Joe Muellenberg, Dane County UW-Extension Horticulture Educator
The sweet potato (Ipomea batata) is a delicious, nutritious, and high-yielding vegetable crop. Prepared as pies, fries, or in African stew, this “super food” is high in fiber, vitamins A and C, and low in fat. Some varieties are grown ornamentally in containers or hanging planters and produce smaller roots not used for consumption. Not be confused with the yam, the sweet potato is orange in color and native to the Latin American region. The true yam (Dioscorea sp.) is unrelated genetically, less nutritious, white or yellow in color, and native to the Asian and African regions.
Sweet potatoes are propagated vegetatively rather than by seed. Old potato seed is used to grow slips, or transplants. Slips can be purchased, but it may be more economical to sprout your own slips. Do not plant until early June until all risk of even light frost has passed. Remember that the slips are very fragile because they rely on establishing new root systems rather than obtaining nutrients directly from the tuber like the standard potato. Do not store slips in water before planting. The photo to right shows slips that have prematurely sprouted roots and are weakened having spent precious energy before being planted. Keep the slips in a warm, dry space for no more than 5-7 days before planting. Each node will sprout a sweet potato. Remove leaves from the nodes except for 1-2 at the upper-most growth point (meristem). Be sure to plant the slip vertically in the ground with all leafless nodes buried. Remember that each node will sprout a sweet potato so planting less nodes will yield larger, less numerous sweet potatoes.
It is very important to give your plant the proper spacing. A member of the morning glory family, the sweet potato will spread for many feet. Slips should be planted at least 12 inches apart with at least 24 inches between rows. If you are planted in raised beds, give each plant at least 4 square feet. More space is optimal. If your space is limited, consider vertically trellising the vines. Your slips will wilt from transplant shock. Water for several days after planting and they will recuperate as the roots establish. After initial planting, sweet potatoes will need 2 inches of water weekly, twice the average vegetable plant. Proper mulching with improve water retention, keep competing weeds down, and increase soil temperature. Thickly spread marsh hay or grass-clipping or use black plastic sheet mulch (biodegradable is best).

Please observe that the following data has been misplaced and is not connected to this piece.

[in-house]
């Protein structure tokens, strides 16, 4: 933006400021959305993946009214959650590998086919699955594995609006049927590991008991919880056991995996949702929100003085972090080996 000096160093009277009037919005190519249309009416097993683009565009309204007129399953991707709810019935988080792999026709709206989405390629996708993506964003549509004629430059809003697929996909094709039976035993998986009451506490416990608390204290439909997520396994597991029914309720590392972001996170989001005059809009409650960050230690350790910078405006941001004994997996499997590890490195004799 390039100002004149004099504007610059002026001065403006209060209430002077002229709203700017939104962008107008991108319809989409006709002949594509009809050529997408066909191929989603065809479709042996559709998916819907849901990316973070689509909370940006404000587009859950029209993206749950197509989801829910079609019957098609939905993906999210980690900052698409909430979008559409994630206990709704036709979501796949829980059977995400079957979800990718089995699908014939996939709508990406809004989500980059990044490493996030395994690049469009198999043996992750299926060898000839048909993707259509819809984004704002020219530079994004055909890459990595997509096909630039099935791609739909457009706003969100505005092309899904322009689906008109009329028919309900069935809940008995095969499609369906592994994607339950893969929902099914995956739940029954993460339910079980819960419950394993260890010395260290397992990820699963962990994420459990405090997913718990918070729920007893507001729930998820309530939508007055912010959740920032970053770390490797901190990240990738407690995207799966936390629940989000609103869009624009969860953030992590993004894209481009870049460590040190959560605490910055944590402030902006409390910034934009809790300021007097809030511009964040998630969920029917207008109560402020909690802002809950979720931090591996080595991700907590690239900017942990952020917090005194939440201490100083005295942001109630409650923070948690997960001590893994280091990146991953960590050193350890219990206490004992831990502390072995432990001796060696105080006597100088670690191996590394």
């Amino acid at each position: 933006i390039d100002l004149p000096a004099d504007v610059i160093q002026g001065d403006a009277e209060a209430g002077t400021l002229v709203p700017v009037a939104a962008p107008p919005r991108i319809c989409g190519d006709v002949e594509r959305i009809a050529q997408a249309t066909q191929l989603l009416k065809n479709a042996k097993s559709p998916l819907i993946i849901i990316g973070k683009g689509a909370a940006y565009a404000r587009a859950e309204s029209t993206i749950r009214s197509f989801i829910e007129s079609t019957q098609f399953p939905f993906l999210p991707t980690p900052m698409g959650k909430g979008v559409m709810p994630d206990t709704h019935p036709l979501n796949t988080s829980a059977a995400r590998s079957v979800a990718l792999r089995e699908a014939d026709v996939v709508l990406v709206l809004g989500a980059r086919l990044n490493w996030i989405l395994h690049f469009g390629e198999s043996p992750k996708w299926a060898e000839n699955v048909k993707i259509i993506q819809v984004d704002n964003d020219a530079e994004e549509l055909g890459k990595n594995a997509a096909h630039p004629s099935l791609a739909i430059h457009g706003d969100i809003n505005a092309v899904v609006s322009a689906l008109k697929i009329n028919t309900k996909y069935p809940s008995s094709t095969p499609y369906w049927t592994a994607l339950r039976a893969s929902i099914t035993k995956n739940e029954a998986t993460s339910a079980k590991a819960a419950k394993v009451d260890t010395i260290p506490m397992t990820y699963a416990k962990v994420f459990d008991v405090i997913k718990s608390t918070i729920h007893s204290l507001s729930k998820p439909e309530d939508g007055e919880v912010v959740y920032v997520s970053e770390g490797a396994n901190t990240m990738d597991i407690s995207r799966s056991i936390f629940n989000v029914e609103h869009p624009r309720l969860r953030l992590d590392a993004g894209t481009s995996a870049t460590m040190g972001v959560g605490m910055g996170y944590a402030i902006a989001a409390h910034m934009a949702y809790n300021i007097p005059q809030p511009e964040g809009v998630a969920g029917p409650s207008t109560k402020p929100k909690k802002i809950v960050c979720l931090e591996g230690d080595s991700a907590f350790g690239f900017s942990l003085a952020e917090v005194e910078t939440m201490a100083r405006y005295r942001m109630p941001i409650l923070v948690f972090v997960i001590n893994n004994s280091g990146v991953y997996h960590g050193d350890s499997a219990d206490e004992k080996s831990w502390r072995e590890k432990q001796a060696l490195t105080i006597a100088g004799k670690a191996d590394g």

To harvest, dig the main crop of sweet potatoes before or directly after the first “hard” night frost (below 32 degrees) in the fall. Most varieties need 90-100 days to grow, so most Wisconsin grower leave the roots in the ground to mature until first frosts in October. To harvest, remove the top growth by snipping the stem at the base of the plant. Dig 1-2 feet around the sweet potato cluster with care not to damage the roots as you dig. Use a spading fork or stout shovel and be careful not to bruise, cut, or otherwise damage the roots. Dig below the level of the ridge and gradually move closer toward the plants, removing soil until the fat roots are exposed. Sweet potatoes should be handled as little as possible to avoid damage. To clean off stuck-on soil, lightly spray with them water and try to avoid rubbing.
For best quality, use the potatoes as soon as possible after they have been stored. If you are would like store them overwinter, you will need to allow them to cure. Curing them in a warm, humid space (85 degrees; 90 percent humidity) such as a porch or garage. After 1-2 weeks, the starches will convert to sugars and thicken the skin for longer storage and will make the potato sweeter. Good luck growing!